An Attacker’s IoT Paradise: Billions of Insecure Devices

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Trend Micro Envisions Maturing IoT Attacker Business Models

Insecure IoT devices- Trend Micro published a threat report called Uncovering IoT Threats in the Cybercrime Underground that outlined many interesting discoveries about threat groups targeting IoT devices and offered predictions for the coming months.

While the underground groups reflect differing interests, skills and languages, they have commonalities that should sound alarms to custodians of SCADA and ICS installations throughout the energy, communications, transportation and manufacturing sectors (see: Could Large-Scale IIoT Failures Be on the Horizon?)

Each of these criminal online communities is highly interested in learning how to compromise all kinds of IoT devices. 

Each of these criminal online communities is highly interested in learning how to compromise all kinds of IoT devices. There are loads of tutorials and research that have been compiled on hacking techniques, vulnerability exploitation and even source code for script kiddies, allowing even the least-skilled hacker to do plenty of serious damage.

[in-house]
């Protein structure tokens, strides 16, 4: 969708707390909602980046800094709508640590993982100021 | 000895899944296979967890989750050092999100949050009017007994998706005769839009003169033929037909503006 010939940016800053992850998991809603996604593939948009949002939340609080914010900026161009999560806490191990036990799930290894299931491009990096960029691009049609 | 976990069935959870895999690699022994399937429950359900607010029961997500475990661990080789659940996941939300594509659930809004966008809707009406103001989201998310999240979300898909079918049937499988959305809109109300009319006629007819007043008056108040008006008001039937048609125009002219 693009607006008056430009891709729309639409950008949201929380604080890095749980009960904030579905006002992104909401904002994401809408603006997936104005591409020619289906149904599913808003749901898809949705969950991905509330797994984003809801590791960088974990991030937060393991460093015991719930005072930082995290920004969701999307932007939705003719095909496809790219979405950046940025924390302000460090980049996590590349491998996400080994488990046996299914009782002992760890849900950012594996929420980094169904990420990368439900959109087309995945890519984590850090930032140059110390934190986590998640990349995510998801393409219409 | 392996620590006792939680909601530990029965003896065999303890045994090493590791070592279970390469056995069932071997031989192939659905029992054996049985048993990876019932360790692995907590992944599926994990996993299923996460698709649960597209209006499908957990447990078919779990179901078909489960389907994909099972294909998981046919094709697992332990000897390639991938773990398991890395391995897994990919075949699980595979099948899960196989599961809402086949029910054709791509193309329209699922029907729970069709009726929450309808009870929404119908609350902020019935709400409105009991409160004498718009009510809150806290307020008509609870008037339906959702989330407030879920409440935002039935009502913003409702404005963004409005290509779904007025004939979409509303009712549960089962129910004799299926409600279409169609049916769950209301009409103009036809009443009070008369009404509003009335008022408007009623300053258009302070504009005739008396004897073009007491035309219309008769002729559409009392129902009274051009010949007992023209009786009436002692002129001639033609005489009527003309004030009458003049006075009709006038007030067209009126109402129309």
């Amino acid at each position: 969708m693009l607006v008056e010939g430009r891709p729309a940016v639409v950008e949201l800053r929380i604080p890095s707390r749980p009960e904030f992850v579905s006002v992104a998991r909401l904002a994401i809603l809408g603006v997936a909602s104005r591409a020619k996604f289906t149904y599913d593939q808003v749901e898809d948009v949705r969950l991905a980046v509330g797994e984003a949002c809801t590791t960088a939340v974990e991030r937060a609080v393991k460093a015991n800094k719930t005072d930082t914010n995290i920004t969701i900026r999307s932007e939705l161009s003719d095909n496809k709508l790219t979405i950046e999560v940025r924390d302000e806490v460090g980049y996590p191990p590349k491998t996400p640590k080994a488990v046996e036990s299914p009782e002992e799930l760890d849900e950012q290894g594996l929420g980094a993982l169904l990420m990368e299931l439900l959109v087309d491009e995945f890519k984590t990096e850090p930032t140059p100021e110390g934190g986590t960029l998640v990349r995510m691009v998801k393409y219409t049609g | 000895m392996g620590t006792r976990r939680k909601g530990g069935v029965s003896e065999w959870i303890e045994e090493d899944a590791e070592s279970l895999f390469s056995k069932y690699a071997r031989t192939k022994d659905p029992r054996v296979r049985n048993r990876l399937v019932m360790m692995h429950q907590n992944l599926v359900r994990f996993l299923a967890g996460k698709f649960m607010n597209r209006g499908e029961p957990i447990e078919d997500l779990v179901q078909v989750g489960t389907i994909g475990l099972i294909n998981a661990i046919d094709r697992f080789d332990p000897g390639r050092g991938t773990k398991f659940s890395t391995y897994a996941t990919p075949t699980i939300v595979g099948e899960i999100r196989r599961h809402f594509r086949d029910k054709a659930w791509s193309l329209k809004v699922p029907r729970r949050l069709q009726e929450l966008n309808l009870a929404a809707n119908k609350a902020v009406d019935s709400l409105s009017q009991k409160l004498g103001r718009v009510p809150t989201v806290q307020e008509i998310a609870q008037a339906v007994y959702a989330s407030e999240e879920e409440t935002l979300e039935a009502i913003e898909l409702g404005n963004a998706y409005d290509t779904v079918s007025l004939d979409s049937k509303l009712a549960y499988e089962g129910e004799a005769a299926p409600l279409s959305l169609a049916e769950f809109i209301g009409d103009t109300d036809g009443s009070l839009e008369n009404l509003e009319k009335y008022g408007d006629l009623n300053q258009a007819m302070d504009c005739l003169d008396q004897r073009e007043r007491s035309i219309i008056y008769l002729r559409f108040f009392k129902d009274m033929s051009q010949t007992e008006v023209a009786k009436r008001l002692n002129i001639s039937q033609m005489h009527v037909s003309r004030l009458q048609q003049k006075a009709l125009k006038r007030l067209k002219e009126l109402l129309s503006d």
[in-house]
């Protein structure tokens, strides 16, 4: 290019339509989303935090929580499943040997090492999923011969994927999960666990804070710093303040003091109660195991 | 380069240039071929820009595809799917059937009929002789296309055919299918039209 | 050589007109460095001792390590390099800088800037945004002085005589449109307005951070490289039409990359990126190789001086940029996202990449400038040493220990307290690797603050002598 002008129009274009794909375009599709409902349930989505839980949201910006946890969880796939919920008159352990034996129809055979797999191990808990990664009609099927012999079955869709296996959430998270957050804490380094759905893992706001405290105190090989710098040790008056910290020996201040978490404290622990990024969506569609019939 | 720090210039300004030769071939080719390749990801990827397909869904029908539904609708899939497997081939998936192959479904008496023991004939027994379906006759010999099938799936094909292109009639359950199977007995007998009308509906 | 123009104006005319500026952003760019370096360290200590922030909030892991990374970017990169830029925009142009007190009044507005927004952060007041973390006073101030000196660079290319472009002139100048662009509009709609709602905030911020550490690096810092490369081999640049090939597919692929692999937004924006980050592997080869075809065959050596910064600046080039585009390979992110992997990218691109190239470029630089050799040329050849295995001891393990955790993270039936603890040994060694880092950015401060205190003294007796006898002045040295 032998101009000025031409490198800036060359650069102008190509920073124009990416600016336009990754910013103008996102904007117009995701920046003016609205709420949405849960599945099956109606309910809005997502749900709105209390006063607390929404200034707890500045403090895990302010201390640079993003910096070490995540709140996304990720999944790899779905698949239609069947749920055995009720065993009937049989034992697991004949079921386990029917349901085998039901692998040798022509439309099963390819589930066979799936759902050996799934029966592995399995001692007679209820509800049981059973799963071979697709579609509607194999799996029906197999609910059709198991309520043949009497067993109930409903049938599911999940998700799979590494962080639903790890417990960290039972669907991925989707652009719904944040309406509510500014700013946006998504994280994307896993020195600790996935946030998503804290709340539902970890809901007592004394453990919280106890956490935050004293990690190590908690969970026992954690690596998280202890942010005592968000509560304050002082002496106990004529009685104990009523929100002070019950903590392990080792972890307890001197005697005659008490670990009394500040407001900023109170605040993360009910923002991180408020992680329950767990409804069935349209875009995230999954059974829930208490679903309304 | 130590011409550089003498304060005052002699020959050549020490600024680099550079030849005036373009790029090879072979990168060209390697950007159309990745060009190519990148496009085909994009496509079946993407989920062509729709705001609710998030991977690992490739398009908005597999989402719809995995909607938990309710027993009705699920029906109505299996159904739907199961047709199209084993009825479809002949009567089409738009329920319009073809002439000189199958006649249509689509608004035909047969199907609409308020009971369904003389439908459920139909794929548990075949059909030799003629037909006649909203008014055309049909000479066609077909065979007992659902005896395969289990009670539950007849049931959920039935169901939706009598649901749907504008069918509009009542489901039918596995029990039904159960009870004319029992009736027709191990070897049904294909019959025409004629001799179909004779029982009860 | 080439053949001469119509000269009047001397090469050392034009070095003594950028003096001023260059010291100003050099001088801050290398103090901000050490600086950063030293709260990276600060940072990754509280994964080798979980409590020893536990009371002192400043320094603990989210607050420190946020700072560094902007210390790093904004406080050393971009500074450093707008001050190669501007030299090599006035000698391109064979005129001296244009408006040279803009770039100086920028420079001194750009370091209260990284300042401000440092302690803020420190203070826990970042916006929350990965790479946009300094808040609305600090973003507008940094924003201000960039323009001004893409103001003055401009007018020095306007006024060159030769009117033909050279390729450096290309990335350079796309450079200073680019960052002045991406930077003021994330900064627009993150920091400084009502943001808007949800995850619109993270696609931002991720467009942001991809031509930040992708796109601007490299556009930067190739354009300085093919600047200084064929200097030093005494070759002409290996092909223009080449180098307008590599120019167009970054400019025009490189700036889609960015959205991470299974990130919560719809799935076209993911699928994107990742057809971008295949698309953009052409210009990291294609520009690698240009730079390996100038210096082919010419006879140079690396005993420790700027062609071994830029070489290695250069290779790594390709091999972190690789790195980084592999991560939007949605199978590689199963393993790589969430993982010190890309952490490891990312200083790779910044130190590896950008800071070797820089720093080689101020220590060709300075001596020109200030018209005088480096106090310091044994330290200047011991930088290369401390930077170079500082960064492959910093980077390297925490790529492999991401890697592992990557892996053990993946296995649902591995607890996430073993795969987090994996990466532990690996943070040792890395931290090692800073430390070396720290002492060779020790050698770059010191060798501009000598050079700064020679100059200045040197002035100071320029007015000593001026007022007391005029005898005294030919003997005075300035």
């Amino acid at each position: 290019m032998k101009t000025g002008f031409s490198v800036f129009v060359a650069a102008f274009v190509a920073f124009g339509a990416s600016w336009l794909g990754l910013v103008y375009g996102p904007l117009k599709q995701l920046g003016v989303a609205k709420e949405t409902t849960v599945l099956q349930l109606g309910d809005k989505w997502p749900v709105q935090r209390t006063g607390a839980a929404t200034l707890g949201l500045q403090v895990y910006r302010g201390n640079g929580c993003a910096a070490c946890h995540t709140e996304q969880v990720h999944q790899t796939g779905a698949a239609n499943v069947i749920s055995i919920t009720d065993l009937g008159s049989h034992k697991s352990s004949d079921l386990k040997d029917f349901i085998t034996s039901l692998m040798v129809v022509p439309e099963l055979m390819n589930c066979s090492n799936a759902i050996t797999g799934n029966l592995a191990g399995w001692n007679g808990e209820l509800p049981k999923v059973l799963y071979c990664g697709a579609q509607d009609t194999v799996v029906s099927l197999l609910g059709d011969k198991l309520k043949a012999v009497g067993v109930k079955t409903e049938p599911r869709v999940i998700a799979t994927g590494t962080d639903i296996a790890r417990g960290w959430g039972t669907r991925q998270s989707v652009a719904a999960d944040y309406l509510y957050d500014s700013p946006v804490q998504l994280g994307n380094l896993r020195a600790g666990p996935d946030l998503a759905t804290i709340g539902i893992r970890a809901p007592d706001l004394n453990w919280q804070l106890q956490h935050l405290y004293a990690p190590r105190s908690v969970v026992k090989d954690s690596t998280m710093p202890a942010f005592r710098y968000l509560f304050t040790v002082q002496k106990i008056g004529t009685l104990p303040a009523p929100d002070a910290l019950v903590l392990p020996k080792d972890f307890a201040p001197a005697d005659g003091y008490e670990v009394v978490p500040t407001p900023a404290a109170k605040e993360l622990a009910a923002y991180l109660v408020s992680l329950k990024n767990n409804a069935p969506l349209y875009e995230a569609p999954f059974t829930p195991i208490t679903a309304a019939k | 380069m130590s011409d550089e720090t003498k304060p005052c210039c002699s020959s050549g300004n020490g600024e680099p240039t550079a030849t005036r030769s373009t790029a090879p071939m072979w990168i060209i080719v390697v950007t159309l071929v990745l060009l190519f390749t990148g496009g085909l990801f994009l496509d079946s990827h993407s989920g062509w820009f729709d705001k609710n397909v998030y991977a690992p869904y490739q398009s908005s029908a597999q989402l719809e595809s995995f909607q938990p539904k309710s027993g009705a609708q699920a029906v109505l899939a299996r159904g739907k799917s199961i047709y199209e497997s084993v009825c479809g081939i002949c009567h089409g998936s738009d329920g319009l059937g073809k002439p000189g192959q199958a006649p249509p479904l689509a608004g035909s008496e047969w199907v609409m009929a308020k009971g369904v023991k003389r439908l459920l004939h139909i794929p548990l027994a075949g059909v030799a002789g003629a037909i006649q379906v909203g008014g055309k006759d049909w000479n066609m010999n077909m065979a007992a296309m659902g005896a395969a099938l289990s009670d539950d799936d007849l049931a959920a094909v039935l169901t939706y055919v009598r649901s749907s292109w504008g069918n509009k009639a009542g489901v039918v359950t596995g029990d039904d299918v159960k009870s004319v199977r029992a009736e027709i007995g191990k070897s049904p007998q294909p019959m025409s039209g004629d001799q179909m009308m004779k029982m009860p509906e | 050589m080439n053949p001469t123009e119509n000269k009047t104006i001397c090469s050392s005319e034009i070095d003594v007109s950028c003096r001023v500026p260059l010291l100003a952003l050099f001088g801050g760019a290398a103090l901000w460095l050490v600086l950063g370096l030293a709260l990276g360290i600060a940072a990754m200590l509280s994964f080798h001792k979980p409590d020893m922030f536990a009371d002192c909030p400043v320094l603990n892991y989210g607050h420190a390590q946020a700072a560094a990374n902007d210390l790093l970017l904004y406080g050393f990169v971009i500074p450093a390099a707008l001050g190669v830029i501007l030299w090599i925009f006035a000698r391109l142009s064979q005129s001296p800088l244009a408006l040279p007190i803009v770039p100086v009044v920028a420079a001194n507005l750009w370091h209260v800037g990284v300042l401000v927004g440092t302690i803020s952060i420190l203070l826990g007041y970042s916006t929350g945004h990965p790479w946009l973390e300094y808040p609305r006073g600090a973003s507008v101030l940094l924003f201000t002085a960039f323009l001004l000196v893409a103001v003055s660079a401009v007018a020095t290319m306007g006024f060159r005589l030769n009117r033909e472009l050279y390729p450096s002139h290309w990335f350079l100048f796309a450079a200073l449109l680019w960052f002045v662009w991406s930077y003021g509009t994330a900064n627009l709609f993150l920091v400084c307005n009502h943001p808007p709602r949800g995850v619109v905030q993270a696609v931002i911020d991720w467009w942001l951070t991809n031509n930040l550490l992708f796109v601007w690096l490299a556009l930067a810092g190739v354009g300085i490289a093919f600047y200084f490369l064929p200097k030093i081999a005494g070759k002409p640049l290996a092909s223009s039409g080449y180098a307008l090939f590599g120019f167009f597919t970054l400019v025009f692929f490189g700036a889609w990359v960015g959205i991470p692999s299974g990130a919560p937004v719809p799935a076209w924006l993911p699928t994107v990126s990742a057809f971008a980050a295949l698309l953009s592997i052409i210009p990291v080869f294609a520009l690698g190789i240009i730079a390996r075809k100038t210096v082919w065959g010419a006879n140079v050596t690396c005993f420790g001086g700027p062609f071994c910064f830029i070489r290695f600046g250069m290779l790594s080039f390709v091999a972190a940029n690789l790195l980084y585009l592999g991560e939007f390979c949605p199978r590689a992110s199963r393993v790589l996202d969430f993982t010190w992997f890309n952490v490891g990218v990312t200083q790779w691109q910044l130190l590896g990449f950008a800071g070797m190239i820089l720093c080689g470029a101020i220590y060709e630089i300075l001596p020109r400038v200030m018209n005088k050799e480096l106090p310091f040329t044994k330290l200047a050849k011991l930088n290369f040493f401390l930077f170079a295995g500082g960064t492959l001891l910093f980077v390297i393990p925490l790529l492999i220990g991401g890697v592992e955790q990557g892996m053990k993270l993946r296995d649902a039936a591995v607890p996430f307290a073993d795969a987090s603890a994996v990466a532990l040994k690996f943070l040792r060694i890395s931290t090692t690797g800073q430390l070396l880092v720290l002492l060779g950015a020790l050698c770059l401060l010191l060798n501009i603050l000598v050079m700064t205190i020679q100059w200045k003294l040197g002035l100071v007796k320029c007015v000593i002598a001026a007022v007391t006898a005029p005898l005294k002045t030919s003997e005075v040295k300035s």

Although the Trend Micro researchers did not discover a concerted effort on the part of criminal groups to massively damage or compromise any critical large-scale IoT infrastructure, all indications are leading that way. Most of today’s mass infections are caused by exploitable vulnerabilities – as was the MikroTik case in Brazil – or by weak credentials – as in every Mirai attack (see: IoT Botnets: Why the Next Mirai Could Be Worse)

The researchers were starting to see the first attempts to find ways to monetize device infections, which, if successful, would substantially boost systemic IoT attacks on commercial infrastructure where attackers could easily monetize their attacks. The researchers also tracked evidence of nation-states and more dangerous threat actors infecting IoT devices to use them as DDoS platforms and proxy agents.

Cybercriminals motivated by money are also finding similar uses for infected devices, giving life to advanced commercial attack scenarios. Their monetization model is going to continue to be based on extorting custodians of industrial targets under the threat of extended downtime, similar to the recent increase in ransomware attacks.

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Article Credit: Bank Info Security

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